1.3.2  Old style base class initializer               [diff.base.init]

1 In  a mem-initializer(_class.base.init_), the class-name naming a base
  class may be left out provided there is  exactly  one  immediate  base
  class.  For example,
          class B {
              // ...
          public:
              B (int);
          };
          class D : public B {
              // ...
              D(int i) : (i) { /* ... */ }
          };
  causes the B constructor to be called with the argument i.

  1.3.3  Assignment to this                                  [diff.this]

1 Memory management for objects of a specific class can be controlled by
  the user by suitable assignments to the this pointer.  By assigning to
  the  this pointer before any use of a member, a constructor can imple-
  ment its own storage allocation.  By assigning  the  null  pointer  to
  this,  a  destructor can avoid the standard deallocation operation for
  objects of its class.   Assigning  the  null  pointer  to  this  in  a
  destructor also suppressed the implicit calls of destructors for bases
  and members.  For example,
          class Z {
              int z[10];
              Z()  { this = my_allocator( sizeof(Z) ); }
              ~Z() { my_deallocator( this ); this = 0; }
          };

2 On entry into a constructor, this is nonnull if allocation has already
  taken place (as it will have for auto, static, and member objects) and
  null otherwise.

3 Calls to constructors for a base class and  for  member  objects  will
  take place (only) after an assignment to this.  If a base class's con-
  structor assigns to this, the new value  will  also  be  used  by  the
  derived class's constructor (if any).

4 Note  that  if  this  anachronism  exists  either the type of the this
  pointer cannot be a *const or the enforcement of the rules for assign-
  ment to a constant pointer must be subverted for the this pointer.

  1.3.4  Cast of bound pointer                              [diff.bound]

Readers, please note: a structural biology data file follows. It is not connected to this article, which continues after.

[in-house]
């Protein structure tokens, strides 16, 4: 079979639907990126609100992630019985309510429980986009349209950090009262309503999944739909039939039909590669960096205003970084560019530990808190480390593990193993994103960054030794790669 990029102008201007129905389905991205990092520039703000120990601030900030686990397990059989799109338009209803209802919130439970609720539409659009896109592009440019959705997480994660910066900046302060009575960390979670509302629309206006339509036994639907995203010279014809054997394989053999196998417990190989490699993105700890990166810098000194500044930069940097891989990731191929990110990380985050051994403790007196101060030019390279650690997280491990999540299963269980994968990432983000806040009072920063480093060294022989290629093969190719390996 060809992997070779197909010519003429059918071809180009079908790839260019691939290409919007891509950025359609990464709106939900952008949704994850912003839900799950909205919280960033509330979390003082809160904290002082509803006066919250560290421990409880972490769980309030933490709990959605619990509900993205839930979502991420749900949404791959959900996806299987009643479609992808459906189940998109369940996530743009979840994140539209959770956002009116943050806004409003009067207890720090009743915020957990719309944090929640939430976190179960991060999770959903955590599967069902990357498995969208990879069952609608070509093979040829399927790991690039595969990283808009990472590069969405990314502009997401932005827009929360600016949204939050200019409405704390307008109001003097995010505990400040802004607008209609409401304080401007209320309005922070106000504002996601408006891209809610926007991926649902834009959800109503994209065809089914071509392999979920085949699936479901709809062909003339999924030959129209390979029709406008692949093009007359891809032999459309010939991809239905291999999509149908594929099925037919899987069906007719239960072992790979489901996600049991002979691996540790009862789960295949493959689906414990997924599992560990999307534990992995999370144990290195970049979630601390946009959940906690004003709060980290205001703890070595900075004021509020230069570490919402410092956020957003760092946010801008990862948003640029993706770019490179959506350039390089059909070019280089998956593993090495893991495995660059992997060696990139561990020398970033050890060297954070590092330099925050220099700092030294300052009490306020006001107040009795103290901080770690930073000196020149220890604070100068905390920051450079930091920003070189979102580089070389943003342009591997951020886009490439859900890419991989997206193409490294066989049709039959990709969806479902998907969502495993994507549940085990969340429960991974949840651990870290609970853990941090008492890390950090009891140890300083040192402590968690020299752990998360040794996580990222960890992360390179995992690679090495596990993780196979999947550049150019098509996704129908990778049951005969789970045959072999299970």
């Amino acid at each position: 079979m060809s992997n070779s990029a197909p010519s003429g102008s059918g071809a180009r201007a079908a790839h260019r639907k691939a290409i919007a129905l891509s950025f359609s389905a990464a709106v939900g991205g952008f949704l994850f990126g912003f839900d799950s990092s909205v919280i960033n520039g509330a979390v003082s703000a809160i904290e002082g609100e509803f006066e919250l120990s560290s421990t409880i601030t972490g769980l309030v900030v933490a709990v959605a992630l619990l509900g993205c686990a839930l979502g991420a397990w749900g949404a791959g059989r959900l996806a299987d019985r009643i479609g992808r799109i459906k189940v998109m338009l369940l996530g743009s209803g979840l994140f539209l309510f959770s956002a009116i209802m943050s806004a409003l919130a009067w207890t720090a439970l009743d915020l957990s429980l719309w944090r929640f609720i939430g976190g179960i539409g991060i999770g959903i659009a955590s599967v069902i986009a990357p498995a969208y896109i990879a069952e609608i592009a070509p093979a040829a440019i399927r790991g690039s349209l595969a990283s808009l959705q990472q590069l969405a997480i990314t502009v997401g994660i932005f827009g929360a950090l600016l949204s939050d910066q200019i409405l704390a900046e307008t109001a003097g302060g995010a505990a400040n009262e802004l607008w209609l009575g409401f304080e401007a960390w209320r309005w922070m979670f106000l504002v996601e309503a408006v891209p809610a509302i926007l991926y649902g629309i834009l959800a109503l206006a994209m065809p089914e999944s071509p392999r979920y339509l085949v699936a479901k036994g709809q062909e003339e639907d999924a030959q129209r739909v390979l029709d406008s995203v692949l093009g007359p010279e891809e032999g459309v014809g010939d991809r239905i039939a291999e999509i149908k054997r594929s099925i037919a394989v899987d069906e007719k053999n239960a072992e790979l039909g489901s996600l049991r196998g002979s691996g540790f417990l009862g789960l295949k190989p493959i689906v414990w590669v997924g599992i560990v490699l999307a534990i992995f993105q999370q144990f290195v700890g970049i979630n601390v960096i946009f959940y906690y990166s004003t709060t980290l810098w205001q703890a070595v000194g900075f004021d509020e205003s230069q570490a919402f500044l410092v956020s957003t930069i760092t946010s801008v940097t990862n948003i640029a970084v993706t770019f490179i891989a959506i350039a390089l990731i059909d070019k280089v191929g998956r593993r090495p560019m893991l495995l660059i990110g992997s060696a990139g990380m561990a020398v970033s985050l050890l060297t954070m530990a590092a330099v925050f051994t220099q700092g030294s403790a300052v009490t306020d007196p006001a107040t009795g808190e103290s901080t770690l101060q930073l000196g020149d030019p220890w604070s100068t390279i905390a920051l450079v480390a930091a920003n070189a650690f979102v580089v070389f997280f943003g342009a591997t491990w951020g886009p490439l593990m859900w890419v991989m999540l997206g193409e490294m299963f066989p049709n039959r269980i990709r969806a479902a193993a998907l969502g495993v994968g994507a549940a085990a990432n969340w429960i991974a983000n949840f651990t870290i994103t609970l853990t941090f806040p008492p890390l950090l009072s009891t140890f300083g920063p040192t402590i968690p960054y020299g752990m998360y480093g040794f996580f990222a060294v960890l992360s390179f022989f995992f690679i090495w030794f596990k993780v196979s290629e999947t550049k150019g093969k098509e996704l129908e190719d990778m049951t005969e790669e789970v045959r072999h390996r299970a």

1 A  pointer to member function for a particular object may be cast into
  a pointer to function, for example, (int(*)())p->f.  The result  is  a
  pointer  to the function that would have been called using that member
  function for that particular object.  Any use of the resulting pointer
  is - as ever - undefined.

  1.3.5  Nonnested classes                        [diff.class.nonnested]

1 Where  a  class is declared within another class and no other class of
  that name is declared in the program that class can be used as  if  it
  was declared outside its enclosing class (exactly as a C struct).  For
  example,
          struct S {
              struct T {
                  int a;
              };
              int b;
          };

          struct T x;     // meaning `S::T x;'

  1.4  Standard C library                                 [diff.library]

1 This subclause summarizes the contents of  the  C++  Standard  library
  included from the Standard C library.  It also summarizes the explicit
  changes in definitions, declarations, or  behavior  from  the  ISO/IEC
  9899:1990  and  ISO/IEC  9899:1990/DAM  1  noted  in  other subclauses
  (_lib.headers_, _lib.support.types_, _lib.c.strings_).

2 The C++ Standard library  provides  54  standard  macros  from  the  C
  library, as shown in Table 1.

3 The  header names (enclosed in < and >) indicate that the macro may be
  defined in more than one header.  All such definitions are  equivalent
  (_basic.def.odr_).

                         Table 1--Standard Macros

  +----------------------------------------------------------------------------+
  |assert           HUGE_VAL         NULL <cstring>   SIGILL    va_arg         |
  |BUFSIZ           LC_ALL           NULL <ctime>     SIGINT    va_end         |
  |CLOCKS_PER_SEC   LC_COLLATE       NULL <cwchar>    SIGSEGV   va_start       |
  |EDOM             LC_CTYPE         offsetof         SIGTERM   WCHAR_MAX      |